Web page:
Monday, September 19, 2011

101 Minutes

Earlier this year, I went to the 10th anniversary party for one of my favorite places to hang out, Margot Café & Bar
…where they had fried chicken and pickled peaches,

and adult lemonade,

and temporary tattoos.

Jacob Jones warmed us up with Randy Newman,

and by the end of the night, it was a full-blown dance party on the corner of Five Points in East Nashville.

Later I wrote about Margot Café in a new column I have with Nashville Lifestyles magazine (that we also run in The Tennessean) called 101 Minutes.

My editor originally asked for a series of restaurant profiles, but I had hoped to write something more slice-of-life to try to capture the spirit of a place as it happens – the aroma of garlic that greets you at the door; the buzz of anticipation over the clink of silverware; the ooze of a egg when fork hits yolk. The people. The vibe. The soup of things that make a restaurant so much more than just the food.

I decided on 101 minutes as a block of time because it’s been said there are 101 folds in a chef’s hat to represent the number of ways you can cook an egg.

So then you'd think I'd be happy that my editor assigned Margot Cafe as my first subject? Well, maybe at first. But I find it's not so easy writing about places that feel close to home. Here’s what I came up with and some pics.


101 minutes at Margot Cafe & Bar

If an experience at a restaurant can be summed up as an ingredient, then brunch at Margot Cafe & Bar might be an egg yolk — a sunny side up, farm-raised yolk that's both fresh and familiar.

When I arrived for 101 minutes at the restaurant on a recent Sunday, sunlight flooded through the windows of the brick patio. It was standing room only in the pea-size foyer where Deruta Italian ceramics hang on brick walls. Silverware clinked along with conversation spiked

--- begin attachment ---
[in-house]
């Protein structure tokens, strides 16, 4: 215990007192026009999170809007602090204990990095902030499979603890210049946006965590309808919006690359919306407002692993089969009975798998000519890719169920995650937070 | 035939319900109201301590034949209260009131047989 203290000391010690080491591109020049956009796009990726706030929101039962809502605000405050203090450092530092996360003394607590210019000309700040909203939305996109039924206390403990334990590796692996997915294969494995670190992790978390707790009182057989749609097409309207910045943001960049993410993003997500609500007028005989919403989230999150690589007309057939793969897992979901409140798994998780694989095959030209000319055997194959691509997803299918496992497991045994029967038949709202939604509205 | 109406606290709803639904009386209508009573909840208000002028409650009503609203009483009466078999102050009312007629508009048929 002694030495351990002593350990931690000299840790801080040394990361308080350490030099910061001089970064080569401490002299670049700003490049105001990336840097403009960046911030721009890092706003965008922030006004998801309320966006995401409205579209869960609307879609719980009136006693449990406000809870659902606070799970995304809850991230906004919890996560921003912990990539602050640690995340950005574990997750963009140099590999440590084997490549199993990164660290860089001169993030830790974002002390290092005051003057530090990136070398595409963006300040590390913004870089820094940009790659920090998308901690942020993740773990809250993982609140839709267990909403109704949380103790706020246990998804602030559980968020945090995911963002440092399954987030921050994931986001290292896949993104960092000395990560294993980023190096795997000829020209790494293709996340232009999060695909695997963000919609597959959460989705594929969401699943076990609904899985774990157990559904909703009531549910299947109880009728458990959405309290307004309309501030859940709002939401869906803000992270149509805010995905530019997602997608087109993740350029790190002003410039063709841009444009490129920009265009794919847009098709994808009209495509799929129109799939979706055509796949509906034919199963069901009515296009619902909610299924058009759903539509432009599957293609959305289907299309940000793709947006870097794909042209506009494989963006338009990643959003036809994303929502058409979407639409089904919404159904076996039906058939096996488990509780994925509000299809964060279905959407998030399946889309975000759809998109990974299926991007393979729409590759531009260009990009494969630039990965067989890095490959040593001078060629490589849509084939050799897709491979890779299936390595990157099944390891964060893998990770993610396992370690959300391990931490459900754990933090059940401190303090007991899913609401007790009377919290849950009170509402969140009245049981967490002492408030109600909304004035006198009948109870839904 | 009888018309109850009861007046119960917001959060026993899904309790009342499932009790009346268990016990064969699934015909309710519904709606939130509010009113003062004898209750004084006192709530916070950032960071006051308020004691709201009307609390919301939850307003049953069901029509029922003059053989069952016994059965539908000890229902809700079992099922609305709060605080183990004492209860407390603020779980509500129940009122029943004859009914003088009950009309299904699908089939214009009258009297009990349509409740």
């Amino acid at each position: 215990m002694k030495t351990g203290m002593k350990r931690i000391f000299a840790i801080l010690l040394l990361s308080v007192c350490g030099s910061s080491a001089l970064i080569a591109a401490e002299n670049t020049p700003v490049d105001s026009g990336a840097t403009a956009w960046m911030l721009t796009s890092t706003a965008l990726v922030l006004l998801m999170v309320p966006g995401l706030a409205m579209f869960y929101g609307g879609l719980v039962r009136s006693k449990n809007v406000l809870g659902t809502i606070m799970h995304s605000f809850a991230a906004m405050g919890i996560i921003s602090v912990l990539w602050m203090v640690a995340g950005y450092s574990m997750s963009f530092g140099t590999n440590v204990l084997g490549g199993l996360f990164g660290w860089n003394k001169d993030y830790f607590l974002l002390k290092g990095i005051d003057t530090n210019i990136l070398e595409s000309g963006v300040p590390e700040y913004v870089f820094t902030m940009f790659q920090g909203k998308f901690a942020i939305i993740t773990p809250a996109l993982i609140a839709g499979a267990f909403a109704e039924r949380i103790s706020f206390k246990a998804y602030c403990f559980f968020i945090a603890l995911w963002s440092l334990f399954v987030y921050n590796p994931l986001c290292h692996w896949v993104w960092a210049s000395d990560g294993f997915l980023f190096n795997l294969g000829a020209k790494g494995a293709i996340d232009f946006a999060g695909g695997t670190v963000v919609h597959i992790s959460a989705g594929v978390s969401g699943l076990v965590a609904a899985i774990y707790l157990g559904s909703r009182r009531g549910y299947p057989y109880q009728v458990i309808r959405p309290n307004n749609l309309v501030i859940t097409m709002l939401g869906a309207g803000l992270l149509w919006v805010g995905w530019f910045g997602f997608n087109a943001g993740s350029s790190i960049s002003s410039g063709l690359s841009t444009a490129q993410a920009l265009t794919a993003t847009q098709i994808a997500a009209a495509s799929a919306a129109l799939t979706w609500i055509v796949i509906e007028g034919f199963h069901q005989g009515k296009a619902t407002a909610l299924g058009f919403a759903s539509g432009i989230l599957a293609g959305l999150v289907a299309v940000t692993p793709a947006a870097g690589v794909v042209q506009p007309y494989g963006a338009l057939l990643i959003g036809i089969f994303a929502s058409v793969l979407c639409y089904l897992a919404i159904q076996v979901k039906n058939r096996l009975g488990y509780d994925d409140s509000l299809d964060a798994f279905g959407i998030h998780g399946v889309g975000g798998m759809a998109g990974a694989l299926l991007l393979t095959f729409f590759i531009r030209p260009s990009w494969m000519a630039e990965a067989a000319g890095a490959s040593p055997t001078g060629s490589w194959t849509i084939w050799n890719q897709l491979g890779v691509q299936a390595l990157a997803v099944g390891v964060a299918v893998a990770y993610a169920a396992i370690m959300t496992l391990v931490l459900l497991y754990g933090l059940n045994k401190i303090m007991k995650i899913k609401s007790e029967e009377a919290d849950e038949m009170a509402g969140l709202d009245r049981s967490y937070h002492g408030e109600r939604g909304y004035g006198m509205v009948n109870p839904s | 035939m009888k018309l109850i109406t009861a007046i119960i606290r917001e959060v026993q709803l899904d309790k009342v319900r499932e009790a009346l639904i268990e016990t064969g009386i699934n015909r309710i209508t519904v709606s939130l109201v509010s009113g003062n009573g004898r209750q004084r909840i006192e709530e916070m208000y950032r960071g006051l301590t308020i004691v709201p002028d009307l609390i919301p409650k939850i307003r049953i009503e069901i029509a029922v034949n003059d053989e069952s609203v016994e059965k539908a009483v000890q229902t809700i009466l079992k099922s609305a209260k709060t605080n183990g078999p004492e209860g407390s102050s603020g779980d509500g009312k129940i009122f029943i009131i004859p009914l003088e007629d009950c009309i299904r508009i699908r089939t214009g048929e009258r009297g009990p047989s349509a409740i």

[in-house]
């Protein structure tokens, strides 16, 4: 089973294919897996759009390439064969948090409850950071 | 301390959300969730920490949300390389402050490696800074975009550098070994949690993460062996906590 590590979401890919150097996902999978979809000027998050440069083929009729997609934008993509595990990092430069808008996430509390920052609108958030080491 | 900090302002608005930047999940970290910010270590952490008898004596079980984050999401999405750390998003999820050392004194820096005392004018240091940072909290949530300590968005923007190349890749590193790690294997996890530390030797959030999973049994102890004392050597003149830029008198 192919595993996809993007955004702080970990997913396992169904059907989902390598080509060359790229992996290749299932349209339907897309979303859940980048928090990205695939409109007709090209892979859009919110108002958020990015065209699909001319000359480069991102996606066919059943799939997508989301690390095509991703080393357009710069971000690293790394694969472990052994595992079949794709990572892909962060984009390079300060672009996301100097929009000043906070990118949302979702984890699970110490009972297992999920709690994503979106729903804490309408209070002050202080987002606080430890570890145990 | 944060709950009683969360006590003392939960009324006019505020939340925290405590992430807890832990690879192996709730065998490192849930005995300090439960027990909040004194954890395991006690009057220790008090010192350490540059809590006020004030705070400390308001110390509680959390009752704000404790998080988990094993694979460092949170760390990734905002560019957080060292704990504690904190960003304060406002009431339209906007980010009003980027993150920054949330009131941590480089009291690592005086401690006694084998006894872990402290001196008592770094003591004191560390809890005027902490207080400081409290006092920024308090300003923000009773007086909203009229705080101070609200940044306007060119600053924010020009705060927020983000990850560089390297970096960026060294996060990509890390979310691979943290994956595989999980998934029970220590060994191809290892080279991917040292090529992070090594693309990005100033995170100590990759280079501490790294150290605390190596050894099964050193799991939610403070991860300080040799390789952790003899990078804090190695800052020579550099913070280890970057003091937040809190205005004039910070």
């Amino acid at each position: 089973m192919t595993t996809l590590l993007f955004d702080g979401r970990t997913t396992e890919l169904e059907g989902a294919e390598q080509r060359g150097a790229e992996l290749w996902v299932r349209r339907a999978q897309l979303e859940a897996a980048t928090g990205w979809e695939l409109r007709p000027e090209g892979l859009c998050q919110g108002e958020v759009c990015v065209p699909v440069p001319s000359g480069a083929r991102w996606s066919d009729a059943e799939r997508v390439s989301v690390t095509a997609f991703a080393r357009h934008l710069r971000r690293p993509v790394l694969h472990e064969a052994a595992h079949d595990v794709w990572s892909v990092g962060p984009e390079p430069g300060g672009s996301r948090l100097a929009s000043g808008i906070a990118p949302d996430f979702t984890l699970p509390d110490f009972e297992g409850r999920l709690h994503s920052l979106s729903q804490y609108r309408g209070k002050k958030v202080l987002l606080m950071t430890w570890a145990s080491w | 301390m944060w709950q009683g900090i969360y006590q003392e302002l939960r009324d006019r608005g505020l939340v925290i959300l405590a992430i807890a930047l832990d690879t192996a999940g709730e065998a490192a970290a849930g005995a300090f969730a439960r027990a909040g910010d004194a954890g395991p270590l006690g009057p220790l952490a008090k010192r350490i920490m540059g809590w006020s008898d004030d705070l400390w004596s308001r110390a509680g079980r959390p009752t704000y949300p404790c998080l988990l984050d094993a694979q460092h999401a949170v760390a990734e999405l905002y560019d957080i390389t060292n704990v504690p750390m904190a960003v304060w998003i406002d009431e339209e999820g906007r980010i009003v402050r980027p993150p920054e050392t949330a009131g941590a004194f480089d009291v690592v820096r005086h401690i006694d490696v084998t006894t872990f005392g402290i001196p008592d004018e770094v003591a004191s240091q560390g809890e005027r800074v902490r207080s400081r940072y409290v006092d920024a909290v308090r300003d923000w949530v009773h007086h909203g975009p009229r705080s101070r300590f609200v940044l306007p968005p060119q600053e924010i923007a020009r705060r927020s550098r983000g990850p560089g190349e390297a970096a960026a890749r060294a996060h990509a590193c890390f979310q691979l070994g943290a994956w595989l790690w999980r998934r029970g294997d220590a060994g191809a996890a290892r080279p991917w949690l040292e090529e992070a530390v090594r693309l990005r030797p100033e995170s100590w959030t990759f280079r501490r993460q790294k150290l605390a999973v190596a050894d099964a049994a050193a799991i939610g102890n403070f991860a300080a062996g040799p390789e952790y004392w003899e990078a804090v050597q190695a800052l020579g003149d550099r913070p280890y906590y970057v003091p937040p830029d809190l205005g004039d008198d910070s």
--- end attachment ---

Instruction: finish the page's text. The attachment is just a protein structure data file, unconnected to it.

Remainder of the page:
with anticipation. But as The Shirelles' "Will You Still Love Me Tomorrow" shuffled out of the sound system — peppered with the pop of uncorked Prosecco — it was clear we needn't be in a hurry.

I was meeting my crew of girlfriends, and I should disclose that this was hardly our first brunch at Margot. It's a place where we'd lived out all the Sex and the City clichés: We'd cried, laughed, nursed hangovers and caused them. But given that Margot celebrated her 10th anniversary this summer, it seemed like a natural place to start.

The angled bar in the center of the room held a few ruffled newspapers, a cucumber-infused Bloody Mary, a French press of coffee, a glass of beer and an elderflower Prosecco cocktail. Chef/owner Margot McCormack's partner Heather Parsons had tiled the bar herself with reclaimed pieces of granite when the restaurant opened a decade ago. My friend Jaime leaned over it with a mock-bark toward bartender Brian Jackson. "Can I get a French 75?" It had taken her a minute to decide on the cocktail made with gin, lemon juice and bubbly. "You had
your chance," he teased back, turning in a smooth nonstop flow to keep drinks on the bar and tables.

The pace on Sundays tends to be quick but relaxed. Busy but not uncomfortable. And with servers passing through with stacks of blueberry pancakes and plates of golden omelets, it's also a place that makes people talk about food. "So I'm canning now," Jaime said. "That's my new thing."

Our Champagne flutes had reached half-full status when Destin Weishaar, the longtime-server-turned-host, led us to our table in the open loft-like dining room upstairs. We scanned the menu, and ordered a cheese plate. Since service has a family or teamwork feel, Matt Davidson, the tattooed sous chef with horn-rimmed glasses and a serious demeanor, came up from the kitchen to deliver a couple plates of pastries, also on the menu. Served on Margot's